4. Anderson had a fluid process during filming

PTA didn’t storyboard the entirety of the film as he wasn’t certain how and where some scenes would work best. As such, he’d often shoot scenes multiple times in different locations and then decide which worked best in the edit.

5. The editors had a strict diet

During editing, PTA and lead editor Dylan Tichenor would have one night where they would have steak and straight vodka for dinner. The idea was that it would keep them in the mentality of Daniel Plainview throughout the process.


Paul Thomas Anderson and Daniel Day-Lewis

6. An Old Hollywood classic was a big influence

Since There Will Be Blood was released it’s been reported that PTA watched a certain film every night before filming. The Treasure of the Sierra Madre is a 1948 western directed by John Huston and it was an influence. Anderson has since said that how many times he watched Huston’s film has been exaggerated but he was inspired by some of the visuals and the storytelling.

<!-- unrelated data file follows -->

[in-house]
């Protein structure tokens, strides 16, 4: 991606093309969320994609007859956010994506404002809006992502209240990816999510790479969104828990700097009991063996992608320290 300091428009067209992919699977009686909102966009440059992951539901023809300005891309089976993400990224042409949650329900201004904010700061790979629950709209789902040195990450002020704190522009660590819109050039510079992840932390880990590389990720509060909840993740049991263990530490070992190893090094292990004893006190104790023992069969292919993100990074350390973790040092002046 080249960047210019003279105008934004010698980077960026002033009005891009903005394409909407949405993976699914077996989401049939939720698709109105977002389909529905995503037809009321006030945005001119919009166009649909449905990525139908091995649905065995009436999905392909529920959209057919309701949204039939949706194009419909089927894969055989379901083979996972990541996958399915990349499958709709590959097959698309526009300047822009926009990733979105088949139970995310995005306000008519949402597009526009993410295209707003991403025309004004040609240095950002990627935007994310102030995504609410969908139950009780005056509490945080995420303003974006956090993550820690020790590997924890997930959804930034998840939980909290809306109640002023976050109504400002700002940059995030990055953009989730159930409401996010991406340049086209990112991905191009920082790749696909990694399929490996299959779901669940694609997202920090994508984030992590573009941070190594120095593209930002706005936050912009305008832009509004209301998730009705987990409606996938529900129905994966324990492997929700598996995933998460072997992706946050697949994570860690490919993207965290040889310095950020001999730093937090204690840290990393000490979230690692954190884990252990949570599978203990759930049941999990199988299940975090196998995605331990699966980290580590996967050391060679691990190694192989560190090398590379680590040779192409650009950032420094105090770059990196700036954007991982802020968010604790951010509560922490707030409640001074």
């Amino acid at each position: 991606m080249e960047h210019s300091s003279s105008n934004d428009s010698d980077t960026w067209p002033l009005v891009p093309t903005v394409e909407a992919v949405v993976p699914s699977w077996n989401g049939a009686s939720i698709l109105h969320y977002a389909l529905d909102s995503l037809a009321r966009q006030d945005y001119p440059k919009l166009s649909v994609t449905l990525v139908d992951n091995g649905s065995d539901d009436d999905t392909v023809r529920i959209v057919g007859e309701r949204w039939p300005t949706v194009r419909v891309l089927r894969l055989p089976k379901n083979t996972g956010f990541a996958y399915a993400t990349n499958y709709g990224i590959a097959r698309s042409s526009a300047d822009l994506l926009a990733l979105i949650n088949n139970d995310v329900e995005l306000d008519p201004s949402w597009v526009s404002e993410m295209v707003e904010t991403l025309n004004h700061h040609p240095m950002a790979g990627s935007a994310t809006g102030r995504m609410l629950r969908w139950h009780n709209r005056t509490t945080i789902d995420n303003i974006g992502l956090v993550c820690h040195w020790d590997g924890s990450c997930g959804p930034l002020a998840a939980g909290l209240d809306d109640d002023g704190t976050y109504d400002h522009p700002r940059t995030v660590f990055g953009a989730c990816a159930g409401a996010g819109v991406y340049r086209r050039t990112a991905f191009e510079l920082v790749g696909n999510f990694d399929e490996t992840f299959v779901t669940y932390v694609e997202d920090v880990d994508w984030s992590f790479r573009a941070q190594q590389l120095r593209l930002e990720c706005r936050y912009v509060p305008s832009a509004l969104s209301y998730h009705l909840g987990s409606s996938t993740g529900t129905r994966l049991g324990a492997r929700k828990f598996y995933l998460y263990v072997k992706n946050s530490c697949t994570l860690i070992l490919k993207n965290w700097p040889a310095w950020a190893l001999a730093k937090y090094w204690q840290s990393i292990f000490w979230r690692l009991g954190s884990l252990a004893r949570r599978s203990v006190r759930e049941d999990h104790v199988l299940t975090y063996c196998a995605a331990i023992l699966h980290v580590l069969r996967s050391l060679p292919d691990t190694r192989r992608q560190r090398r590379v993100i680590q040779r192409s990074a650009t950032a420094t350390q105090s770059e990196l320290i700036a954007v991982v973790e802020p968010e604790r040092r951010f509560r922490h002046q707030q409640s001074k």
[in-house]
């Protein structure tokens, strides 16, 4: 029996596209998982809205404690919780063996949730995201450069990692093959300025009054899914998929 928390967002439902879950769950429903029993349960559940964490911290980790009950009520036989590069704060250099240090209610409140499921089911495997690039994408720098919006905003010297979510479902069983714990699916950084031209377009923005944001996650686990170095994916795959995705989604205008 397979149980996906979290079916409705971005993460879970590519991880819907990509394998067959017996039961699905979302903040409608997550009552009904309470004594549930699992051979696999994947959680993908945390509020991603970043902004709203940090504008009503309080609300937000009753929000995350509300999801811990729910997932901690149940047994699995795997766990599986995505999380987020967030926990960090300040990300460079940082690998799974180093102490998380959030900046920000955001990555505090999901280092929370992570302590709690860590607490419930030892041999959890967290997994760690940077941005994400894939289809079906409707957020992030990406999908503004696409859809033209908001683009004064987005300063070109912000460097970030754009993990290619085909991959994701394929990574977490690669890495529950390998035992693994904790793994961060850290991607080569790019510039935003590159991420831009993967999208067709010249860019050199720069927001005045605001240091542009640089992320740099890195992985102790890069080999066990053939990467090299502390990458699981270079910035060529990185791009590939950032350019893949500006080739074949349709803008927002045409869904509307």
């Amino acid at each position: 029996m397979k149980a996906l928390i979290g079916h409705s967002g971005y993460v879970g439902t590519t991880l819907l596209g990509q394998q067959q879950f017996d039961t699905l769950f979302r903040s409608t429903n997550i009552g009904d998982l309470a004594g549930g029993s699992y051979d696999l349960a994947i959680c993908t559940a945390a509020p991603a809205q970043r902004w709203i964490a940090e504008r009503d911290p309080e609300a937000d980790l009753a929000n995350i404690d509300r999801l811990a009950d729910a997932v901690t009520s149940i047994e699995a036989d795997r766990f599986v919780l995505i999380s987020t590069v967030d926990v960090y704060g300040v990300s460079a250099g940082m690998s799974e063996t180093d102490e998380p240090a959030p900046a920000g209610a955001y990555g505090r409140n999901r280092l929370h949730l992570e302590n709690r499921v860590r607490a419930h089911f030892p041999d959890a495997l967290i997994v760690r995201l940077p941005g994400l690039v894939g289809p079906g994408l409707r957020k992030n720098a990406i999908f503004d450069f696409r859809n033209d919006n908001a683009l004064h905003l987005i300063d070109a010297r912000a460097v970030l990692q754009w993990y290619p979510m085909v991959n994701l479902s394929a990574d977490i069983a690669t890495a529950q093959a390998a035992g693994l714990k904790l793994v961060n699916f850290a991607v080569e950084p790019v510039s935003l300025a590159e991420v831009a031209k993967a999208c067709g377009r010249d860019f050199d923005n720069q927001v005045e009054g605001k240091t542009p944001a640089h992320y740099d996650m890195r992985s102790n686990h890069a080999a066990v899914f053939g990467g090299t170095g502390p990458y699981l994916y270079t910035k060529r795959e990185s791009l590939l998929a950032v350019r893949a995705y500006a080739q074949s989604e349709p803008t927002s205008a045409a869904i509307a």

The Treasure of the Sierra Madre

The Treasure of the Sierra Madre

7. PTA couldn’t film in his desired location

There Will Be Blood is set in California so, naturally, PAul Thomas Anderson wanted to film on location there for authenticity. However, when he and the location scouts surveyed the area they couldn’t find anywhere there that looked like California in the early 1900s as it had changed changed so much. So they ended up filming most of the film in Marfa, Texas.

8. Daniel Plainview may have invented a significant piece of machinery

In the near-dialogue free opening of the film, we are presented with a lot of strong imagery. One of those visuals includes a brief glimpse of Daniel sketching something on a piece of paper. What he is drawing appears to be a mock draft of the earliest oil rig, one of the great American inventions of the early 20th century. So Daniel may have had an even bigger impact on the industry than we realised.

9. PTA always wanted DDL